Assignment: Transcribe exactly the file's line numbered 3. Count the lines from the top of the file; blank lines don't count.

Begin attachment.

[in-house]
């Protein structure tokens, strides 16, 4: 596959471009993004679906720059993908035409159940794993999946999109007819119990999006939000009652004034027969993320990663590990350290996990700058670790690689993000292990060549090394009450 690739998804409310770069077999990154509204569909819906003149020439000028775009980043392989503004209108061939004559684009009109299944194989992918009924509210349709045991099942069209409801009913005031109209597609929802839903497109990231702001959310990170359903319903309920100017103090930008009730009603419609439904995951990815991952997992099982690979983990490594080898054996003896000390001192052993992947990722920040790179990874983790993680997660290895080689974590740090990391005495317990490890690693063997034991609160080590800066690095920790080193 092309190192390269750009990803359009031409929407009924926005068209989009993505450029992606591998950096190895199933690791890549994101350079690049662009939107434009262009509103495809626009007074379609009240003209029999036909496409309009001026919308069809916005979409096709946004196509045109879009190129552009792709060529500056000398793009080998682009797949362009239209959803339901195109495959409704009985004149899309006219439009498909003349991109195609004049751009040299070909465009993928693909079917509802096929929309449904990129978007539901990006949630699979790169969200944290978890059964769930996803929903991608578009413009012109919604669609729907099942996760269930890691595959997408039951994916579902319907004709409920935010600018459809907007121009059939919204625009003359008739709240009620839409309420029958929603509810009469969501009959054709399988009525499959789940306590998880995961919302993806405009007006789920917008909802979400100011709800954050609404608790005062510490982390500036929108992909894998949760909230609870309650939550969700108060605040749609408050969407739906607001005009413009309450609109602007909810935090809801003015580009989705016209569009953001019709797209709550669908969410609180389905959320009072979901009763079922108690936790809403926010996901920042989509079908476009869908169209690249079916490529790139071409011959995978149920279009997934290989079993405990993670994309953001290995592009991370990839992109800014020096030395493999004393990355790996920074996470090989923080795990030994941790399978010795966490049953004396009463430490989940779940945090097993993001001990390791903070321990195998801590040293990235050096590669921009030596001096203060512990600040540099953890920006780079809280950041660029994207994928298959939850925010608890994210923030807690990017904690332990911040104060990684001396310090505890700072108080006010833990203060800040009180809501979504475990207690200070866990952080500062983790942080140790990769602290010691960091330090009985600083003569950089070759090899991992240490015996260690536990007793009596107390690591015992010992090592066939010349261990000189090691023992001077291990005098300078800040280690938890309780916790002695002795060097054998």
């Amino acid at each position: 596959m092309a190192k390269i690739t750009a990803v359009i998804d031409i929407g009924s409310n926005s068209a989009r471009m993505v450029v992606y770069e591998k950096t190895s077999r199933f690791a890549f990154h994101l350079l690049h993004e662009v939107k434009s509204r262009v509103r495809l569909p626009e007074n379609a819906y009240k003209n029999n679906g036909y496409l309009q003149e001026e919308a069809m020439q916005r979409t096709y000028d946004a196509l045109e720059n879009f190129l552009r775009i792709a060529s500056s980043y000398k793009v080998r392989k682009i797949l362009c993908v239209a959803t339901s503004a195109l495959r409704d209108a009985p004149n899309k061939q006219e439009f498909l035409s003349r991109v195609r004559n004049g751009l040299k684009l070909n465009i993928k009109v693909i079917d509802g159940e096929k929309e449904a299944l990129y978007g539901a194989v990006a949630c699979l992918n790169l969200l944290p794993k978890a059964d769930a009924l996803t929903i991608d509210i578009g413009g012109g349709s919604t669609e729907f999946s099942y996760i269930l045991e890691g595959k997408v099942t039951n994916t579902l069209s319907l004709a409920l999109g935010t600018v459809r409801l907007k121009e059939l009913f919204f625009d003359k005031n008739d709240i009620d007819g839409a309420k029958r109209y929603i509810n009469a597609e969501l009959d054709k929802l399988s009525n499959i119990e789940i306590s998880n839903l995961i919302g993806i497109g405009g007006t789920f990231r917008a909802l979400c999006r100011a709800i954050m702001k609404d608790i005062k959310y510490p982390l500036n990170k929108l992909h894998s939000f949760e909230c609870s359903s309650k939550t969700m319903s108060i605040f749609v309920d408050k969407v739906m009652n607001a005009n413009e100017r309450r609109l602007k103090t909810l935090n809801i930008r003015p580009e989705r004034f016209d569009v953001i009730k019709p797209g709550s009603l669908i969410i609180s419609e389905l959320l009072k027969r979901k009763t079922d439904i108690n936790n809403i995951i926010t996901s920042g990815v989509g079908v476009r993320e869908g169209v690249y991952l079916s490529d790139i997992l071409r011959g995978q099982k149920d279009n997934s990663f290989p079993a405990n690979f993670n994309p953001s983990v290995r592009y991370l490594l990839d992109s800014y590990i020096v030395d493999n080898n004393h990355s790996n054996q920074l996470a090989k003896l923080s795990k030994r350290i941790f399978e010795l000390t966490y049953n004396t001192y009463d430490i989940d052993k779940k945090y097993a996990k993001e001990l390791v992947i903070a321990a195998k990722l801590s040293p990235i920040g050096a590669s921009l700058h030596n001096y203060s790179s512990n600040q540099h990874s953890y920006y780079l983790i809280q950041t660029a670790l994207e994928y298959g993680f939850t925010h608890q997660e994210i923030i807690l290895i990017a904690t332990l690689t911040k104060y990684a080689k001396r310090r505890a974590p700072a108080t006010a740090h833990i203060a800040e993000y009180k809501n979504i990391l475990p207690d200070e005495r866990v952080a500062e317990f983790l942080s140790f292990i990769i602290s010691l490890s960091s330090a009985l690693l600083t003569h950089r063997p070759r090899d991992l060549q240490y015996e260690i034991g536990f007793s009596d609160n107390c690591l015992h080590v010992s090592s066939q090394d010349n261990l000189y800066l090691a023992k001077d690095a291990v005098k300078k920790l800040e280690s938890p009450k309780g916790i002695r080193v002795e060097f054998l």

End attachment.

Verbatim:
């Amino acid at each position: 596959m092309a190192k390269i690739t750009a990803v359009i998804d031409i929407g009924s409310n926005s068209a989009r471009m993505v450029v992606y770069e591998k950096t190895s077999r199933f690791a890549f990154h994101l350079l690049h993004e662009v939107k434009s509204r262009v509103r495809l569909p626009e007074n379609a819906y009240k003209n029999n679906g036909y496409l309009q003149e001026e919308a069809m020439q916005r979409t096709y000028d946004a196509l045109e720059n879009f190129l552009r775009i792709a060529s500056s980043y000398k793009v080998r392989k682009i797949l362009c993908v239209a959803t339901s503004a195109l495959r409704d209108a009985p004149n899309k061939q006219e439009f498909l035409s003349r991109v195609r004559n004049g751009l040299k684009l070909n465009i993928k009109v693909i079917d509802g159940e096929k929309e449904a299944l990129y978007g539901a194989v990006a949630c699979l992918n790169l969200l944290p794993k978890a059964d769930a009924l996803t929903i991608d509210i578009g413009g012109g349709s919604t669609e729907f999946s099942y996760i269930l045991e890691g595959k997408v099942t039951n994916t579902l069209s319907l004709a409920l999109g935010t600018v459809r409801l907007k121009e059939l009913f919204f625009d003359k005031n008739d709240i009620d007819g839409a309420k029958r109209y929603i509810n009469a597609e969501l009959d054709k929802l399988s009525n499959i119990e789940i306590s998880n839903l995961i919302g993806i497109g405009g007006t789920f990231r917008a909802l979400c999006r100011a709800i954050m702001k609404d608790i005062k959310y510490p982390l500036n990170k929108l992909h894998s939000f949760e909230c609870s359903s309650k939550t969700m319903s108060i605040f749609v309920d408050k969407v739906m009652n607001a005009n413009e100017r309450r609109l602007k103090t909810l935090n809801i930008r003015p580009e989705r004034f016209d569009v953001i009730k019709p797209g709550s009603l669908i969410i609180s419609e389905l959320l009072k027969r979901k009763t079922d439904i108690n936790n809403i995951i926010t996901s920042g990815v989509g079908v476009r993320e869908g169209v690249y991952l079916s490529d790139i997992l071409r011959g995978q099982k149920d279009n997934s990663f290989p079993a405990n690979f993670n994309p953001s983990v290995r592009y991370l490594l990839d992109s800014y590990i020096v030395d493999n080898n004393h990355s790996n054996q920074l996470a090989k003896l923080s795990k030994r350290i941790f399978e010795l000390t966490y049953n004396t001192y009463d430490i989940d052993k779940k945090y097993a996990k993001e001990l390791v992947i903070a321990a195998k990722l801590s040293p990235i920040g050096a590669s921009l700058h030596n001096y203060s790179s512990n600040q540099h990874s953890y920006y780079l983790i809280q950041t660029a670790l994207e994928y298959g993680f939850t925010h608890q997660e994210i923030i807690l290895i990017a904690t332990l690689t911040k104060y990684a080689k001396r310090r505890a974590p700072a108080t006010a740090h833990i203060a800040e993000y009180k809501n979504i990391l475990p207690d200070e005495r866990v952080a500062e317990f983790l942080s140790f292990i990769i602290s010691l490890s960091s330090a009985l690693l600083t003569h950089r063997p070759r090899d991992l060549q240490y015996e260690i034991g536990f007793s009596d609160n107390c690591l015992h080590v010992s090592s066939q090394d010349n261990l000189y800066l090691a023992k001077d690095a291990v005098k300078k920790l800040e280690s938890p009450k309780g916790i002695r080193v002795e060097f054998l």